Ireland is to pilot a domestic microgeneration scheme for solar PV this summer according to climate minister Denis Naughten, opening the potential for funding outside of the Renewable Electricity Support Scheme (RESS).
When details of RESS were published back in September, the Department of Communications, Climate Action & Environment (DCCAE) excluded micro-generation from support under RESS on the grounds that such a scheme would not prove cost effective in meeting Ireland’s renewable targets.
In a speech at yesterday’s Renewable Energy Summit 2018, Naughten reiterated this decision and said that it would be “reckless” to ignore the experiences of other countries that have already implemented schemes and have since needed to reform them.
However following proposals to recast the European Commission’s Renewables Directive which included measures to remunerate micro generators who feed self-generated electricity into the grid, the minister stated he was “committed to supporting this”.
“It is my intention to open a grant aided pilot scheme this summer for solar PV microgeneration, targeted initially at self-consumption and for domestic properties,” he said.
Details on the grants to be made available, location or the scope of the pilot remain unclear, with a DCCAE spokesperson telling Solar Power Portal this morning: “The plans are there, it’s in the department’s thoughts [but there is] no solid timeframe at this time.”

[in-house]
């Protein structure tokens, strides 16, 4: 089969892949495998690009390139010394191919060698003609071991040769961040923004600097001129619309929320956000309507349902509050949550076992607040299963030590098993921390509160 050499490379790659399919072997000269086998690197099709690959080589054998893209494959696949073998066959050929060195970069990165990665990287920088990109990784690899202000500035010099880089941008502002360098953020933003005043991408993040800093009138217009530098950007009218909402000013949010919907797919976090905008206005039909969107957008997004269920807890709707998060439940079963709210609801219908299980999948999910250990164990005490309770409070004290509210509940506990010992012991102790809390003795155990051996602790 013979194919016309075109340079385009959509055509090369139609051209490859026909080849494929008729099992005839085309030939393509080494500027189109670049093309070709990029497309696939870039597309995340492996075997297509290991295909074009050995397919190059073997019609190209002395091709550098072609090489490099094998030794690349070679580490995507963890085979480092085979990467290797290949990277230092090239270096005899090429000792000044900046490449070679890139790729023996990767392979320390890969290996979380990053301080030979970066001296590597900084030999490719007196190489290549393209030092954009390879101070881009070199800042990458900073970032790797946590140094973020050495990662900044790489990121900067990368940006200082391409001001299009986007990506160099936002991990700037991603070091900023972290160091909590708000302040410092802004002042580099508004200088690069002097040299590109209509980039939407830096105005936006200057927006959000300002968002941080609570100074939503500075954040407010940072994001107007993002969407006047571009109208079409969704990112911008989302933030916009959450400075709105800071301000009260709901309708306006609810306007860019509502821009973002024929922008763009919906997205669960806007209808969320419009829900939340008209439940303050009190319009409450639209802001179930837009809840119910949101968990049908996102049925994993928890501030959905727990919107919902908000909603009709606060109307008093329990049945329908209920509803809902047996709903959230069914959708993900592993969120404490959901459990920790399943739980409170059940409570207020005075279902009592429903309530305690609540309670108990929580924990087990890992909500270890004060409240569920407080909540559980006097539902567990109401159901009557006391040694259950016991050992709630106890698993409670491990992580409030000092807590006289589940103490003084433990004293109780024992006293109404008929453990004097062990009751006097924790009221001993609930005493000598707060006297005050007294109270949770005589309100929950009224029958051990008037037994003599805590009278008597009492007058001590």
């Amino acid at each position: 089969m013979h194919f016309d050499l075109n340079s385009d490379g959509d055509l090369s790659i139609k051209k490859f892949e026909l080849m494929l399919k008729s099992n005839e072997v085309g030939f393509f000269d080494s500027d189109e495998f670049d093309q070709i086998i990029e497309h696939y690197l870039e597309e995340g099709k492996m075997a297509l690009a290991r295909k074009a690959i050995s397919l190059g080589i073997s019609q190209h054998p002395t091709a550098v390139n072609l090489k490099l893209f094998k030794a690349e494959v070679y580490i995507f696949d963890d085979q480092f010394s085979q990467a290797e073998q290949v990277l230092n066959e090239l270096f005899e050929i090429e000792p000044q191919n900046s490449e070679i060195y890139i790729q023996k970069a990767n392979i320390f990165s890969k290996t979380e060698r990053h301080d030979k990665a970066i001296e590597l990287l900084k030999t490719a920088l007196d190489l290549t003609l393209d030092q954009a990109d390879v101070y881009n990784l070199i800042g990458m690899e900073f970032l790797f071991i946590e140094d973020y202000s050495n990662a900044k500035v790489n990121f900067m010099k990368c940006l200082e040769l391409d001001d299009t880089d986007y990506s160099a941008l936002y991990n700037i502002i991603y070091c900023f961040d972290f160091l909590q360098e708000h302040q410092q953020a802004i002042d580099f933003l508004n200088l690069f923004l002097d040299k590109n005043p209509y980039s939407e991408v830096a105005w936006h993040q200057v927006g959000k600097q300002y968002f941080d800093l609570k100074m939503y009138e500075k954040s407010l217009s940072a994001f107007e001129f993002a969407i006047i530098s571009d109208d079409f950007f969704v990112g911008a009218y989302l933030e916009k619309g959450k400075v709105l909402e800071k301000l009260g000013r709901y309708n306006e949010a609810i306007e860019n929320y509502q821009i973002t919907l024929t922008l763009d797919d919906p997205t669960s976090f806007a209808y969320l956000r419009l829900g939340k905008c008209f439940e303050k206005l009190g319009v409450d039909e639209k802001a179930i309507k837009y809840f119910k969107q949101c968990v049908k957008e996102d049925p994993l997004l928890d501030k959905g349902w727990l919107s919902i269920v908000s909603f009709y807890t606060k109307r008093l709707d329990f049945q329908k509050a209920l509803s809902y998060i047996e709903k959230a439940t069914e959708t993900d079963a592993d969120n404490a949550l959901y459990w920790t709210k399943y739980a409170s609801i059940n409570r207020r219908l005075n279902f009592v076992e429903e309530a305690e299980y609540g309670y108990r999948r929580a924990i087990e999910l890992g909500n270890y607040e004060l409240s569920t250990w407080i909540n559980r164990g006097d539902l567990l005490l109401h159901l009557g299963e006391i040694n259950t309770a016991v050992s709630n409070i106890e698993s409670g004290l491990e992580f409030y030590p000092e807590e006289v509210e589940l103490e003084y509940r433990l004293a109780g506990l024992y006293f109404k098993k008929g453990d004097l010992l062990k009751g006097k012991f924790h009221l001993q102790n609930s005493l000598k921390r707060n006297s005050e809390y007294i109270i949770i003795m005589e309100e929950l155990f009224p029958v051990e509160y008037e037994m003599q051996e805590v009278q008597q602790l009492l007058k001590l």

Final design of RESS “by Easter”
However, Naughten did provide an update on the progression of the RESS consultation, which received over 1,250 submissions.
The minister expects to receive a final design of the new scheme “by Easter” (1April) before presenting it to the Irish government for approval.
“Subject to Cabinet and European Commission State aid approval, we will hold the first renewable electricity auction in Ireland next year,” he added.
This timeline matches that outlined by Anthony Doherty, group corporate finance director at NTR, at this week at Solar Finance & Investment Europe who said the first projects would likely be built in Q1 2019.
Also speaking on the subject of opportunities in the fledgling Irish market, Amarenco chief executive John Mullins said only 300MW of the current pipeline is likely to be built owing to growing difficulties in the planning system.
Mullins also took aim at the RESS’ community category of funding, claiming that local resistance from opposing groups meant the plan was “politically demented”.
However, Naughten yesterday claims that the “separate, ring fenced community category” of the RESS was “particularly significant for me” and would provide opportunities for communities and citizens to take part in renewable electricity projects.